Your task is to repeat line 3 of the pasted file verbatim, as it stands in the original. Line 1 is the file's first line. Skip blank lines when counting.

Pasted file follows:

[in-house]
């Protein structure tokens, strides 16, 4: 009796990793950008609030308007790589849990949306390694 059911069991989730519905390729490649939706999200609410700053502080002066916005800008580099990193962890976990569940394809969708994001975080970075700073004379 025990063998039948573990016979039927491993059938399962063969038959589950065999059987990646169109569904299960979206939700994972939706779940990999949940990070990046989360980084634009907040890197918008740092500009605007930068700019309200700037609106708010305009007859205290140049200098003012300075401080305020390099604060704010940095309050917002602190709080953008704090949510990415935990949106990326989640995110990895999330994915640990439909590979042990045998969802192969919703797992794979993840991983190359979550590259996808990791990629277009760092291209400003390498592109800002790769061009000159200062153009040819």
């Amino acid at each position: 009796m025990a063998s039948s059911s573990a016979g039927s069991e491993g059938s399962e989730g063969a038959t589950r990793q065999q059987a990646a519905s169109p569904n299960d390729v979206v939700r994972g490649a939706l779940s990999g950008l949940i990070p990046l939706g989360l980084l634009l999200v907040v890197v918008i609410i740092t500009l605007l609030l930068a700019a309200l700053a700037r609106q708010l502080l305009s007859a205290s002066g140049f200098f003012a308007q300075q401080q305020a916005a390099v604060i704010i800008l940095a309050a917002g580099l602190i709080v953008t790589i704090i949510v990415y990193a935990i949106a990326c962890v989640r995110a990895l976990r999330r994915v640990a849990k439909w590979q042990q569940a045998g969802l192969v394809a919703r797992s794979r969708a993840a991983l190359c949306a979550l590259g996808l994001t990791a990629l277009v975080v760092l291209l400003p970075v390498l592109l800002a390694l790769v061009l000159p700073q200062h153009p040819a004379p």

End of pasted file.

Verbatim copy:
């Amino acid at each position: 009796m025990a063998s039948s059911s573990a016979g039927s069991e491993g059938s399962e989730g063969a038959t589950r990793q065999q059987a990646a519905s169109p569904n299960d390729v979206v939700r994972g490649a939706l779940s990999g950008l949940i990070p990046l939706g989360l980084l634009l999200v907040v890197v918008i609410i740092t500009l605007l609030l930068a700019a309200l700053a700037r609106q708010l502080l305009s007859a205290s002066g140049f200098f003012a308007q300075q401080q305020a916005a390099v604060i704010i800008l940095a309050a917002g580099l602190i709080v953008t790589i704090i949510v990415y990193a935990i949106a990326c962890v989640r995110a990895l976990r999330r994915v640990a849990k439909w590979q042990q569940a045998g969802l192969v394809a919703r797992s794979r969708a993840a991983l190359c949306a979550l590259g996808l994001t990791a990629l277009v975080v760092l291209l400003p970075v390498l592109l800002a390694l790769v061009l000159p700073q200062h153009p040819a004379p």